“We shall never forget” — that was the motto that echoed through New York City and the entire country after the terrorist attacks of Sept. 11, 2001. And indeed, we haven’t forgotten. Especially not those of us who call New York City home.
We remember it every time we walk through the financial district or see an outdated postcard of the city skyline. It may not always come up in conversation, but it affects everyone who lives here in some way — a friend or loved one lost, a memory of walking down Church or West streets just hours or days before, a different consciousness of what it means to live in New York.
The wake of 9/11 wasn’t limited to personal tragedies, or shifts in the meaning of New York life for its millions of residents. It also brought changes in daily life.
A New New York
A heightened awareness followed in public transportation, including safety advisories broadcast throughout subways and train stations about caution with unattended bags or suspicious activity. Workplaces have emergency response kits among their supplies, including such things as water pouches, energy bars, an emergency blanket, dust masks, a plastic whistle and 12-hour green light-stick. From Brooklyn brownstones to Upper West Side apartment blocks to Long Island City lofts, homeowners have established evacuation plans.
Litigation has changed, too — and not just from the ever-changing policies of Homeland Security. Cases closer to home, such as wrongful death suits against the airlines and security contractors by both families of 9/11 victims and owners of the WTC towers.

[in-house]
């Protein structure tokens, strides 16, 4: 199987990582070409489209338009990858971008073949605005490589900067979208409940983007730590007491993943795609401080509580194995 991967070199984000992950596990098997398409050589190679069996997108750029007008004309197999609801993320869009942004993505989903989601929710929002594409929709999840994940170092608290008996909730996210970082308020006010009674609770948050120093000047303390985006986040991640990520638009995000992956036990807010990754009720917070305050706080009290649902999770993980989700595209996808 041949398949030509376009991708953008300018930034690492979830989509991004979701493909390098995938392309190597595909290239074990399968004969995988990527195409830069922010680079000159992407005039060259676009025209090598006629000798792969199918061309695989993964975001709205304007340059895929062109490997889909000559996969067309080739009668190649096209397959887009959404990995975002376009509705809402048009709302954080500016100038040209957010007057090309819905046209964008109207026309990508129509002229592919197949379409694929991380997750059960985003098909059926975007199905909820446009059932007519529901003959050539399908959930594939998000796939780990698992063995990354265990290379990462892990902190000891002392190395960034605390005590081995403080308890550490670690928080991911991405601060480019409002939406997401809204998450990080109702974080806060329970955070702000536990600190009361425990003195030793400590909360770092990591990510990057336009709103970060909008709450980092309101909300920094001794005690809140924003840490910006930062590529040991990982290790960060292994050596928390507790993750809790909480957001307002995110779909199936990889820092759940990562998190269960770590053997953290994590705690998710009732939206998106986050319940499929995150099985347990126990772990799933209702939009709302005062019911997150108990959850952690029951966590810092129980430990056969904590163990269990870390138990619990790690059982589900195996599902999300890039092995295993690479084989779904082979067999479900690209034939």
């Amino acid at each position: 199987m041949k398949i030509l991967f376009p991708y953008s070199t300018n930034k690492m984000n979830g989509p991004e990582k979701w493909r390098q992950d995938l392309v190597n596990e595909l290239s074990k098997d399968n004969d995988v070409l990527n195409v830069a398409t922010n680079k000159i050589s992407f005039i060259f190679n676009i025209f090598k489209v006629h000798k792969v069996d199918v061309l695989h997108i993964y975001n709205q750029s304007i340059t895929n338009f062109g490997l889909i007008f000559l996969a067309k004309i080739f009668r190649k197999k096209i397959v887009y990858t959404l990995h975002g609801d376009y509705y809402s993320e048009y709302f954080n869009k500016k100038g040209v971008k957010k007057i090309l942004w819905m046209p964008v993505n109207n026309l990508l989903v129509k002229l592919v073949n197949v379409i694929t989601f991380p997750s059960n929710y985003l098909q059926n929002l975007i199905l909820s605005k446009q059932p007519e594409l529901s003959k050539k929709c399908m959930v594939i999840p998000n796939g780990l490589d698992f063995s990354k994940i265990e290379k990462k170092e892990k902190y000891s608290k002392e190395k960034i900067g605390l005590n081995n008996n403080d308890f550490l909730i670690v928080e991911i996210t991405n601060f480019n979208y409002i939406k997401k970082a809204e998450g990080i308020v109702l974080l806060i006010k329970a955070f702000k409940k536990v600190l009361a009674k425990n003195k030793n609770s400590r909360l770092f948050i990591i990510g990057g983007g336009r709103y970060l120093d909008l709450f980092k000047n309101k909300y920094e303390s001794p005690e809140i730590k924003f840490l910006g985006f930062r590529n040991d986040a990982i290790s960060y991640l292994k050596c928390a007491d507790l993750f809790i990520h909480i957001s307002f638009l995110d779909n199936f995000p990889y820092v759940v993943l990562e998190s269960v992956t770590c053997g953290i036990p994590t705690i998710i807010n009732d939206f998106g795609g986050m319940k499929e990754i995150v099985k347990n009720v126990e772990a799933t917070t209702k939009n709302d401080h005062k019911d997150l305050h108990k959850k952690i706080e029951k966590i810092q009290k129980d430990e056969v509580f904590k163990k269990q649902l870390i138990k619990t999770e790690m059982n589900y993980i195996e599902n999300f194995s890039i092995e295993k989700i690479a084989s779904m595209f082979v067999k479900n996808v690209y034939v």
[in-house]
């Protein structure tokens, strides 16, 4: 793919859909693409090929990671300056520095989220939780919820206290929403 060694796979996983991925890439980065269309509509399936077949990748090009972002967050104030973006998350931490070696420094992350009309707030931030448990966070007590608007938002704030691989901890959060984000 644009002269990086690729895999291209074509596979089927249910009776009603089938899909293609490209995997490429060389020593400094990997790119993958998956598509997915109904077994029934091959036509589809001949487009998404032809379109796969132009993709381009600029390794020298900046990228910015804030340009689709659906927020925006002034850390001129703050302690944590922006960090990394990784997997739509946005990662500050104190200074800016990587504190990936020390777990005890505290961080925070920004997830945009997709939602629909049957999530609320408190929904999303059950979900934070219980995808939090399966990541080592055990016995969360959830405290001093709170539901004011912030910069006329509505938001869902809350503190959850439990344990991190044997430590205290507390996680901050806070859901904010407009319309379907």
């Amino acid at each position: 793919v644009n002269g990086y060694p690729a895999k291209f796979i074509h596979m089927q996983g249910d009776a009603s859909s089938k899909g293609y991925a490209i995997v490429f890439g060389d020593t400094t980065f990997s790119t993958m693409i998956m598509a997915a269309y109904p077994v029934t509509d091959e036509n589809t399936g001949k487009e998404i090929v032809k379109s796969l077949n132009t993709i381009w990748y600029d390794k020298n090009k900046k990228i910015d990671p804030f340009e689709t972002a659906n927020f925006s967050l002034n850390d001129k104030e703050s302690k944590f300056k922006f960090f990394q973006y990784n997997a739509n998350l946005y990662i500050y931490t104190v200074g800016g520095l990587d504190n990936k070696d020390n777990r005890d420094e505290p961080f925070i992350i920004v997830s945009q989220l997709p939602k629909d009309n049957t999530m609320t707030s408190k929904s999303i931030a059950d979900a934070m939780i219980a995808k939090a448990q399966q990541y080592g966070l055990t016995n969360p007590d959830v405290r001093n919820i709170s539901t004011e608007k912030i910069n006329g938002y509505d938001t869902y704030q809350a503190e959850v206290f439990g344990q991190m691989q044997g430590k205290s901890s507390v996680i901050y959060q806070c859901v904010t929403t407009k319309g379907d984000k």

More complicated, both emotionally and legally, was the mass case brought by first responders and other relief workers who alleged injuries as the result of helping with rescue, recovery and debris removal efforts at Ground Zero—a process in which Oshman & Mirisola performed a supporting role.
Cases like these seldom make headlines. They are the strange, complex underside of a national tragedy. But New Yorkers are used to navigating life’s complications, whether it be weaving through traffic, figuring out a subway map, moving into a fifth-floor walk-up apartment, or rebuilding life in the wake of tragedy.
For every one of us who will attend a memorial service this week, answer a phone call from a family member in another state to ask how we’re doing or simply reflect on the passing of time since 9/11, New York City remains the greatest city in the world, and one we are proud to call home.